One of the most powerful ways for younger managers to understand and experience the type of leadership needed for the C-Suite is to do volunteer work early in their careers. This is because the type of leadership at the top is akin to being a leader of volunteers, it is not about carrots and sticks but about persuasion and getting people to grasp and follow your vision.
It’s an irony of modern corporate life, but one of the greatest challenges in motivating employees to sustain strong business performance is to make them feel like there’s a larger purpose to their lives than just meeting financial goals and this need is only getting strong with the younger generation, the Postmoderns. Although business success and the raises, bonuses, and perks that come with it are intrinsic motivators, money and corporate extras aren’t everything for most people.
Having corporate programs that encourage employees to work as volunteers for organizations in their community are one way to offer an extra corporate benefit that makes employees feel pride and satisfaction, and makes them happier and more productive workers. Marc Benioff, CEO of Salesforce.com, promotes what he calls “the 1 per- cent solution”: 1 percent of the company’s equity, 1 percent of its profits, and 1 percent of its employees’ paid work hours are devoted to philanthropy. Software maker SAS, which has for years been among the Top 20 in Fortune’s annual list of the 100 best companies to work for, offers a volunteer initiative that lets employees use flexible schedules to take paid time off for projects in the community, or even work in teams with their managers on a volunteer effort during business hours.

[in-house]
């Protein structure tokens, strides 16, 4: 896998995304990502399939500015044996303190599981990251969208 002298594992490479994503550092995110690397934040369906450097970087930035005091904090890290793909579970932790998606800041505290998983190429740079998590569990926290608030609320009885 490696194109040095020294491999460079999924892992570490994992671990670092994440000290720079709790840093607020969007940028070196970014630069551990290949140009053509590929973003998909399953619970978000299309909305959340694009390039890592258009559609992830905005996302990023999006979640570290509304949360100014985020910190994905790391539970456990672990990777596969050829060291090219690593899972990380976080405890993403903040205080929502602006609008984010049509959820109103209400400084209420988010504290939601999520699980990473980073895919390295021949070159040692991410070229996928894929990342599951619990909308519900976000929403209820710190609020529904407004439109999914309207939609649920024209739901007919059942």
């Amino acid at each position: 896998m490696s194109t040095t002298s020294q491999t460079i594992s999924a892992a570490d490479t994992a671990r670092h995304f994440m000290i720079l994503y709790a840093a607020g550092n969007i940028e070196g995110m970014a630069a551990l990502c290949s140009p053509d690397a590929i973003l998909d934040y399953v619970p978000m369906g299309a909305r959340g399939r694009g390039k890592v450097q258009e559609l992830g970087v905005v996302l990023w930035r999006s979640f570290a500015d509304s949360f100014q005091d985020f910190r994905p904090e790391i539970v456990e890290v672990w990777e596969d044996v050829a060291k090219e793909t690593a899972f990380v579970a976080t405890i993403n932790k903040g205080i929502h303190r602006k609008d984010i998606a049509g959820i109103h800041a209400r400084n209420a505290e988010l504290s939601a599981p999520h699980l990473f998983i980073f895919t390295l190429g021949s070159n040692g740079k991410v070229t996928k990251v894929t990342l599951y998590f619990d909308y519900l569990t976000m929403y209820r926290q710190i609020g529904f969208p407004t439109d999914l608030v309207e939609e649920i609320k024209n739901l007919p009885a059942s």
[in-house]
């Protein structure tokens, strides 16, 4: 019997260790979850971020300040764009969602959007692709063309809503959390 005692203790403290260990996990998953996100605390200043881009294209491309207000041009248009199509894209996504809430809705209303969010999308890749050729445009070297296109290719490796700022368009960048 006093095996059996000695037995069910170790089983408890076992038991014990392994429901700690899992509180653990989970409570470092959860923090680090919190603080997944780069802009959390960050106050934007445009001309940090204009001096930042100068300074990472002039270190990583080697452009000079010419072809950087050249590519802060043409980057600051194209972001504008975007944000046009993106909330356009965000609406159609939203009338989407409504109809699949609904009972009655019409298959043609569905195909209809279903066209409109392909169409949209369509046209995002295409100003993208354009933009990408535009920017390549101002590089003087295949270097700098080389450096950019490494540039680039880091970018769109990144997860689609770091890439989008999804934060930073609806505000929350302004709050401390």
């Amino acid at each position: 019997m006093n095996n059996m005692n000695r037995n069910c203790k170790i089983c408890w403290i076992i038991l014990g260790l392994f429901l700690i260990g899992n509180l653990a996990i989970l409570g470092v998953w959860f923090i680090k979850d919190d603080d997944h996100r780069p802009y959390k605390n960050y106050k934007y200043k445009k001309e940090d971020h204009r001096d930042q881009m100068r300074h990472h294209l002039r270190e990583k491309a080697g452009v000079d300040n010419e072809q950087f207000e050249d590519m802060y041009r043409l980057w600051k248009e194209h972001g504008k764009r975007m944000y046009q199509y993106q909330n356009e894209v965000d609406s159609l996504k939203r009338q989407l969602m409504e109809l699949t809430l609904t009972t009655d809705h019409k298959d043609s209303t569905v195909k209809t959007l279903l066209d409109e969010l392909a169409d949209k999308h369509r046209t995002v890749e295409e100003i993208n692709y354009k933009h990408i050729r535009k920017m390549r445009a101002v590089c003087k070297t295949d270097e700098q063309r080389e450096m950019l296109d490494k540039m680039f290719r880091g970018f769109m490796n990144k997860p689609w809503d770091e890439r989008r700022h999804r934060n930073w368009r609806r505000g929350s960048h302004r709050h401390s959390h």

To our minds, though, volunteer work isn’t just an outlet for employees in search of more meaning in their work lives; it provides an excellent way to prepare for a senior executive position. By volunteering for projects in nonprofit organizations, experienced executives can hone their supervisory and leadership skills, and aspiring executives can gain the experience and networking opportunities that could lead to plum positions in the company. Read More